Shortened test times allow design changes on the fly
Though most of the subsoil was a clay urban fill, there was a distinct transition between that clay material to a broken shale/clay mixture. Borne says, “After excavation, it rained, and we saw that the water was disappearing through the broken shale/clay material. When we did the infiltration tests, the broken shale/clay showed a higher infiltration potential than the clay fill material. That led us to modify the design of the subsurface flow barriers based on specific observed infiltration rates of the subsoils. Where the tests showed higher hydraulic conductivity values, we were able to rely on infiltration entirely to remove the water from behind the check dams.” Borne adds that in the areas where infiltration was poor, they augmented infiltration with a slow release concept. “We put some weep holes in the flow barrier and let the water trickle out down to the next barrier and so on. Basically, the automated SATURO infiltrometer allowed us to do many tests in a short amount of time to establish a threshold of where good infiltrating soils and poor infiltrating soils were located. This enabled us to change the design on the fly. The double ring infiltrometer takes significantly more time to do a test, and time is of the essence when the contractor wants to backfill the area and get things moving. It was nice to have a tool that got us the information we needed more rapidly.”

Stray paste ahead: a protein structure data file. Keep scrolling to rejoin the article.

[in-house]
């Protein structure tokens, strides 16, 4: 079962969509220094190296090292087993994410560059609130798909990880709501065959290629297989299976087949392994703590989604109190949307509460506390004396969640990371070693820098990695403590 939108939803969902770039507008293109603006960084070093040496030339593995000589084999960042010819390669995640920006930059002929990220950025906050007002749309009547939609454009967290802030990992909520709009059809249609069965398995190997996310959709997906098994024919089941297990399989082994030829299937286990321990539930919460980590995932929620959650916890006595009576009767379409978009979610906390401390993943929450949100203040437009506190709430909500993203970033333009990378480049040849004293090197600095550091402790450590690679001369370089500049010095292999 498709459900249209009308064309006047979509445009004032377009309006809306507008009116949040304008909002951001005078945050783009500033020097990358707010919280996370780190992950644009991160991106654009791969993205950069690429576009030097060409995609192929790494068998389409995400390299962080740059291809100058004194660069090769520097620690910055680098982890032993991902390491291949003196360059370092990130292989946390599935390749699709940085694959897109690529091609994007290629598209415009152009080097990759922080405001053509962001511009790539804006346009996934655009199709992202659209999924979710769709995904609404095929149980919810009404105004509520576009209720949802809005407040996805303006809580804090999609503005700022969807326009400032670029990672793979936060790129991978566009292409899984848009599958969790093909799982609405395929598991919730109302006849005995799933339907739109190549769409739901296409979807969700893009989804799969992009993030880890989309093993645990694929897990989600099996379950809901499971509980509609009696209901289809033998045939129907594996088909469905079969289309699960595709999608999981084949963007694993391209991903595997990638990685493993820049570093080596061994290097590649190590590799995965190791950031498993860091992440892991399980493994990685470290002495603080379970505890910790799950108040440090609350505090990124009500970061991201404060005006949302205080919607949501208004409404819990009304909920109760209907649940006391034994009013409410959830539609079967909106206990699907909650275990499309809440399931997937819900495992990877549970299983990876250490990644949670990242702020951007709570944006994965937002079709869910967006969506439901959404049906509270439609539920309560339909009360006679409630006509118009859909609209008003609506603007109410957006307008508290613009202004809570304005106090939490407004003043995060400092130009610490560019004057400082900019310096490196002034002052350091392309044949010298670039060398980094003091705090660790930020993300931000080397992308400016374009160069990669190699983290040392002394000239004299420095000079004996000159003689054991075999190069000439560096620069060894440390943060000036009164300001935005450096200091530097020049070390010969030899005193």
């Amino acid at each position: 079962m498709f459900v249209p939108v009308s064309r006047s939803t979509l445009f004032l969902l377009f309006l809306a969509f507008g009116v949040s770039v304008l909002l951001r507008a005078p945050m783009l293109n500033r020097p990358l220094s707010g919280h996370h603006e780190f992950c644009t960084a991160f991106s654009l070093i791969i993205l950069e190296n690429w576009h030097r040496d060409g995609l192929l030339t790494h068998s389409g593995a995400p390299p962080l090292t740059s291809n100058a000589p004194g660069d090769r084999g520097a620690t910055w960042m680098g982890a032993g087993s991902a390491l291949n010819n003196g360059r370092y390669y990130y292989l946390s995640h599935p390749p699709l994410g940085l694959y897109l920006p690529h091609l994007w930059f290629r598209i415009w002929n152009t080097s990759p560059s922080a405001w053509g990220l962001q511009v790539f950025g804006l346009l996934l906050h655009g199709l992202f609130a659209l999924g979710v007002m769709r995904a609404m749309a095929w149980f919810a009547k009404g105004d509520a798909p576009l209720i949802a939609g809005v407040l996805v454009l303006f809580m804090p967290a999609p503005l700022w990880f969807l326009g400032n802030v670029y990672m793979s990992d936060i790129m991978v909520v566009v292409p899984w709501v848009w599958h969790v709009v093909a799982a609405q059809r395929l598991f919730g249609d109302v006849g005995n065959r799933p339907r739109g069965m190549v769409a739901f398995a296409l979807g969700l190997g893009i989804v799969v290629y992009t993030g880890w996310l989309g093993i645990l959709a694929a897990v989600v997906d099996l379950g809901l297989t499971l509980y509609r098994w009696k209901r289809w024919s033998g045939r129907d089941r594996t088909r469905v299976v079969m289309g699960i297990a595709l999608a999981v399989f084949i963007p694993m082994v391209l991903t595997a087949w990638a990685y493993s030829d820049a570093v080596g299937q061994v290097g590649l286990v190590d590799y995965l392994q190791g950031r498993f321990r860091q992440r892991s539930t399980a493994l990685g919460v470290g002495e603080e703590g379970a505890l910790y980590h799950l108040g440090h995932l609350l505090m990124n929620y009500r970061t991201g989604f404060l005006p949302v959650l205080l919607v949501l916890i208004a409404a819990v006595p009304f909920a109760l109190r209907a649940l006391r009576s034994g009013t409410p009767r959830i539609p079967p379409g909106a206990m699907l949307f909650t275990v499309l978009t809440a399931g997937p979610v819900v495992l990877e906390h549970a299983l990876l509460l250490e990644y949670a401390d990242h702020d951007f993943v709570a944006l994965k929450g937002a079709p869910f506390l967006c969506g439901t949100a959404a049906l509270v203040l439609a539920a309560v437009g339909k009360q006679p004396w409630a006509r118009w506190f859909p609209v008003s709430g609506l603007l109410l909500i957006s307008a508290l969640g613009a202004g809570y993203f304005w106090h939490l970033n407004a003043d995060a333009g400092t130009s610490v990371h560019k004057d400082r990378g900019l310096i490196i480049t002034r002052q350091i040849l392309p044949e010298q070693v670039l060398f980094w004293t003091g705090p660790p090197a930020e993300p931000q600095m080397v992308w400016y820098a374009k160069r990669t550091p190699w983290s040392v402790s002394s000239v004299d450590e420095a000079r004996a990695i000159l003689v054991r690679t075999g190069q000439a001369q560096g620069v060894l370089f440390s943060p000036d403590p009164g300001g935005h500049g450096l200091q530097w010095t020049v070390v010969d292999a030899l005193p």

How did the double ring and SATURO compare?
Borne says the SATURO Infiltrometer was faster and reduced the possibility of human error. He adds, “We liked the idea of it being very standardized. The automated plot of flux over time was also of great interest to us, because we could see a trend, or anomalies that might invalidate the results we were getting. The double ring infiltrometer takes a long time to achieve a state of equilibrium, and it’s hard to know when that occurs. You’re following the Pennsylvania Department of Environmental Protection suggested guidelines, but they’re very generalized. To me it doesn’t suit all situations. What we found with the SATURO infiltrometer is it records information at very discreet intervals, plots a curve of the flux over time, and when it levels out, you basically achieve equilibrium. You get to that state of equilibrium faster. There’s a water savings, but there’s also a time savings. And there’s the satisfaction of getting standardized results rather than the possibility of each technician applying the principles in a slightly different way, as they might with the double ring infiltrometer.” Borne and his team were ultimately able to prepare a permeable paver street design which allowed for the exclusion of traditional storm sewer infrastructure, reducing both capital costs and long-term maintenance life cycle costs. The permeable paver concept is intended to provide a template for the city of Pittsburgh to apply to the future reconstruction of other city streets.